Why Lawyers Should Use Time Tracking Software

Tracking time spent on meetings, briefs, case finding, discovery process, and other billable hours is a fundamental part of a lawyer’s day. Every lawyer has their process for tracking their hours, but the important question is:

How accurate is time tracking?

Losing track of time, forgetting to stop a timer, or “guessing” a time can lead to billing issues or even legal implications. Without reliable timekeeping processes, law firms face significant operational challenges.

How important is time tracking for lawyers?

Lawyers rely almost exclusively on hourly billing. While some attorneys use a retainer or other billing structure, the majority of attorneys track billable hours.

Mistakes in either direction harm a lawyer and a firm’s reputation. If billable hours are understated, both the lawyer and the firm lose money for the time spent on a client file. If billable hours are overstated, the customer may question the accuracy. The last thing a lawyer wants in this competitive market is a bad reputation.

What do lawyers use to track their time?

Many attorneys use traditional billing methods where clients are billed by the billable hour in 10-15 minute increments. Lawyers have often captured this time manually in a spreadsheet or on paper. However, this time tracking process should be avoided as it is prone to human error and it can be easy to lose track of time.

Manual tracking is not only tedious on its own, but it has no liability as a tracking method. The results are not as accurate as one might expect, and in the event of a dispute, the lawyer has no transparency to account for the time spent.

What are the risks of lawyers not keeping up with the times?

Here are 3 risks of not using time tracking software for lawyers.

1. Loss of billable and non-billable hours

Billable hours are essential to running a business, but they need to be accurate. If a lawyer manually records billable hours, it poses a risk to overall profitability.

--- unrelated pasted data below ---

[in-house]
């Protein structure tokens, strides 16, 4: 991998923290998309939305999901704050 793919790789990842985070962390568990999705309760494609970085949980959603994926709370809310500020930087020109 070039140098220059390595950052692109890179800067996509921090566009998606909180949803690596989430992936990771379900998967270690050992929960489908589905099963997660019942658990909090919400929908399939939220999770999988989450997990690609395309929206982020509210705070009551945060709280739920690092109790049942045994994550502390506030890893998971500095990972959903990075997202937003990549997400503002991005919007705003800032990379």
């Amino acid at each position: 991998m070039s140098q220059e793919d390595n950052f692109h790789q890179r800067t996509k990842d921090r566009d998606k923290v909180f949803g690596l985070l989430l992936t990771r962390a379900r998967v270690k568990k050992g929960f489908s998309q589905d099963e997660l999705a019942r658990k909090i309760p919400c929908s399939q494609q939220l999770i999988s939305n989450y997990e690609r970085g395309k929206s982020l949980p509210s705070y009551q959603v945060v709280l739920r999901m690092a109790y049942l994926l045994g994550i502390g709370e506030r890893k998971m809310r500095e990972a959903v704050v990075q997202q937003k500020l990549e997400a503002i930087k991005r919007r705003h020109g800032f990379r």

Worse still, some lawyers fail to record time as they work, which inevitably results in wasted time. Waiting for the end of the day can lead to 10% loss of time for lawyers. Longer than that and the loss climbs to 25% or more.

This does not only apply to billable hours. Tracking non-billable hours helps attorneys accurately assess legal services and identify processes that can be streamlined or outsourced to ensure profitability across the firm.

2. Billing discrepancies

Invoicing processes can be administratively time consuming, especially with a manual time tracking process. Law firm staff must sort time slips from individual attorneys, organize them, and enter them into a law firm’s billing system.

With effective time tracking software, attorneys can track time themselves using the software, which is then consolidated for staff to generate accurate invoices. This not only ensures an easier invoicing process, but also reduces time spent on administrative tasks that hamper productivity and cost money.

3. Impact on customer experience

Clients can go to a law firm or an attorney for legal expertise, but the client experience is highly dependent on how easy it is to do business with a firm. This applies to all aspects of working with a company, but especially billing.

It starts with an efficient and automated time tracking and invoicing process. With Bill4Time, a lawyer can easily switch between cases while stopwatches capture time. This process allows lawyers to work freely without guessing how much time they are spending on a specific case. Once this time is captured, the company can create a detailed report, personalized invoice which accurately reflects the time billed.

Introducing your law firm’s use of legal technology and automated processes during intake is a simple way to set the stage for a transparent attorney-client relationship.

Switch to time tracking software

Time is money, so lawyers need to adopt efficient and accurate processes.

Nina Lee is the author of this article.

©2006-2022, BILL4TIME. ALL RIGHTS RESERVED.National Law Review, Volume XII, Number 189